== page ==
That fate, however, is only intimated, rather than directly shown, at least this month. Because Thor has stormed into Loki’s throne room, accusing him of perfidy as regards both Odin and Balder. But the God of Evil is of course ready for his half-brother, and he teleports away–but not before unleashing the greatest weapon in the Asgardian arsenal against him: the all-powerful Destroyer! Simonson’s hand is impossible to disguise here on this excellent final page splash of the Destroyer, in part because the thing doesn’t possess any facial features, which is one of the places where DeZuniga’s finish was the heaviest. Anyway, that’s the ballgame for this installment, as the story is To Be Continued!
ADDITIONAL: I heard from Walter Simonson, who had a few observations about working on THOR during this time period that he wanted to add:
Hey, Tom. You ran a column a little while back on an issue of Thor Len and I did back in the 70s. I meant to get around to posting a couple of thoughts about it, but can’t find that article now. So I thought I’d send my comments to you this way. Post them if you wish, or not.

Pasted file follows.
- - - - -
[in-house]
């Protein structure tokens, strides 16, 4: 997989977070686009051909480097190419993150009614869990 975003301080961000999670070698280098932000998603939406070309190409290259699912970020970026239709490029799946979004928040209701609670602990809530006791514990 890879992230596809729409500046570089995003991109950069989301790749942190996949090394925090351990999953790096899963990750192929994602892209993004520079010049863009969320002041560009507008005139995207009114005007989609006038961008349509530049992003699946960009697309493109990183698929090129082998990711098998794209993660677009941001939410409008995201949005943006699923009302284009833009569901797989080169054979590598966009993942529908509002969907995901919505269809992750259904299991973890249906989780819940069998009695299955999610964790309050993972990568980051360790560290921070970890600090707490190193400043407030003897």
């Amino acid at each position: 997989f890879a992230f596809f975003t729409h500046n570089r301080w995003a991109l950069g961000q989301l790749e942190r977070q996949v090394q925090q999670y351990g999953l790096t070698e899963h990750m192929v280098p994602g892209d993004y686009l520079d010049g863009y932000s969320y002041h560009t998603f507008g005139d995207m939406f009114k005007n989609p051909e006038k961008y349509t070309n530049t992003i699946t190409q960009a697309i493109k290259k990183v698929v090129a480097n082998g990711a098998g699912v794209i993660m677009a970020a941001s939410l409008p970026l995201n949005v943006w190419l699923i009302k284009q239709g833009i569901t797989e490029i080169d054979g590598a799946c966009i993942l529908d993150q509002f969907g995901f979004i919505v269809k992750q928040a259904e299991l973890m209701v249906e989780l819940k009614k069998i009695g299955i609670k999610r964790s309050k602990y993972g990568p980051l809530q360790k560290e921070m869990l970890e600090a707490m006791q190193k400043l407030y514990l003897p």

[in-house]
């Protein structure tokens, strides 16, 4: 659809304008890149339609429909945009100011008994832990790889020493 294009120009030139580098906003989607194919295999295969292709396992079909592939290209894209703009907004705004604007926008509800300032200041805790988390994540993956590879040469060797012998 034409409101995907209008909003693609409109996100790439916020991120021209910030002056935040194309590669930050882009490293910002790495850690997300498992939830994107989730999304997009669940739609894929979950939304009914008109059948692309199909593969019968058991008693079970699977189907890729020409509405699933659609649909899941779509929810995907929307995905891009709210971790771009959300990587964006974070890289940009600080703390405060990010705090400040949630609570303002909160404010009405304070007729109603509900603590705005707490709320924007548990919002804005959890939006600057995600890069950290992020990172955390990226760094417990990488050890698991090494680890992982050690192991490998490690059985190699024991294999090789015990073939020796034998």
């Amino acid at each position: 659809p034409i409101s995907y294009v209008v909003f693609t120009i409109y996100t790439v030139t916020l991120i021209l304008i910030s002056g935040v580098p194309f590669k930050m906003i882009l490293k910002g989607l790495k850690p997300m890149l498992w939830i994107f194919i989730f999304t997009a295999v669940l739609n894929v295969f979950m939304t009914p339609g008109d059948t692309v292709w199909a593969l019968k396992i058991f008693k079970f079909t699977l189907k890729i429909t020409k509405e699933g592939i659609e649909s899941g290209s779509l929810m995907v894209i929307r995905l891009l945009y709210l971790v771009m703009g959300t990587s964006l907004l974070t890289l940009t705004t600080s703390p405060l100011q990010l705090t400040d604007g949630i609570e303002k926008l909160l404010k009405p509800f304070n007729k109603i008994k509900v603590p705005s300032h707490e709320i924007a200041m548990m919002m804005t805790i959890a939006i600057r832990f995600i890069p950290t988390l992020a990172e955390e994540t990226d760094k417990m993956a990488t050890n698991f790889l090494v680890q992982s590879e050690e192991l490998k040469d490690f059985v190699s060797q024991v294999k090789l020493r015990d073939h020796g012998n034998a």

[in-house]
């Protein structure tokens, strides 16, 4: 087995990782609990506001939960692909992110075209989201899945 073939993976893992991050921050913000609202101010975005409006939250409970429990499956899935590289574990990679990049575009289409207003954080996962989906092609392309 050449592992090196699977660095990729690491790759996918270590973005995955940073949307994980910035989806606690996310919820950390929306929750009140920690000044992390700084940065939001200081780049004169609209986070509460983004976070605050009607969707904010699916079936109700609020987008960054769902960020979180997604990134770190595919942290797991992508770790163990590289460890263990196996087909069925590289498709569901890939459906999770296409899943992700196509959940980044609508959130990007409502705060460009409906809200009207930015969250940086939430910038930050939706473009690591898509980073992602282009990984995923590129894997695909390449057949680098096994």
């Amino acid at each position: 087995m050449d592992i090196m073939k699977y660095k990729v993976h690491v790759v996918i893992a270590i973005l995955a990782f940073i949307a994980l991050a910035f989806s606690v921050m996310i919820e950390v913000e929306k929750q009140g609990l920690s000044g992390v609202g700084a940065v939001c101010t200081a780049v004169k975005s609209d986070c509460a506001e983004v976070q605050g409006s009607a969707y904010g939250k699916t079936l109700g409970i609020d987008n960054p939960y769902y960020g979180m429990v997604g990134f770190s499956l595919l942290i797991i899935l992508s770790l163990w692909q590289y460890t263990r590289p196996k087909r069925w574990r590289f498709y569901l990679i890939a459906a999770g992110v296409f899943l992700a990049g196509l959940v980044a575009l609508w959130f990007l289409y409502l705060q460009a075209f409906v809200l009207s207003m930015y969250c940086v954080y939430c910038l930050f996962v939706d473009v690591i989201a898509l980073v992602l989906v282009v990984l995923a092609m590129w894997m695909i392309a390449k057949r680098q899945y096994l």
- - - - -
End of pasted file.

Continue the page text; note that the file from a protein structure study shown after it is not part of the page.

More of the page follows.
The first thought – a short one – is about the last page with the Destroyer on it. I actually inked the figure of the Destroyer myself. Tony (or more like his background guys) did the backgrounds, and I thought some it – the flying bits of rubbish mostly – were so badly done (IMHO – I’m sure in print back then it wouldn’t really have mattered) that I grabbed the page in production, sat down at an empty desk, and redid some of them to the best of my ability with short time and few materials. They weren’t great under the circumstances but they were better.
My other thought is that back then, some of us weren’t too interested in adding to the Marvel canon of characters or concepts. We’d seen what had happened to Jack by then when he’d had so much to do with the creation of the MU and had left to go to DC essentially without benefits. So at that time, I was happy to play in the Marvel sandbox using the existing pieces in new combinations but wasn’t so interested in creating new concepts or pieces to add to the MU. Sometimes, you had to, but it wasn’t a priority at the time. Don’t remember if Len felt the same way, but we both had fun playing in the existing Thor sandbox. That wasn’t true by the time I began working on Thor as both writer and artist a few years later.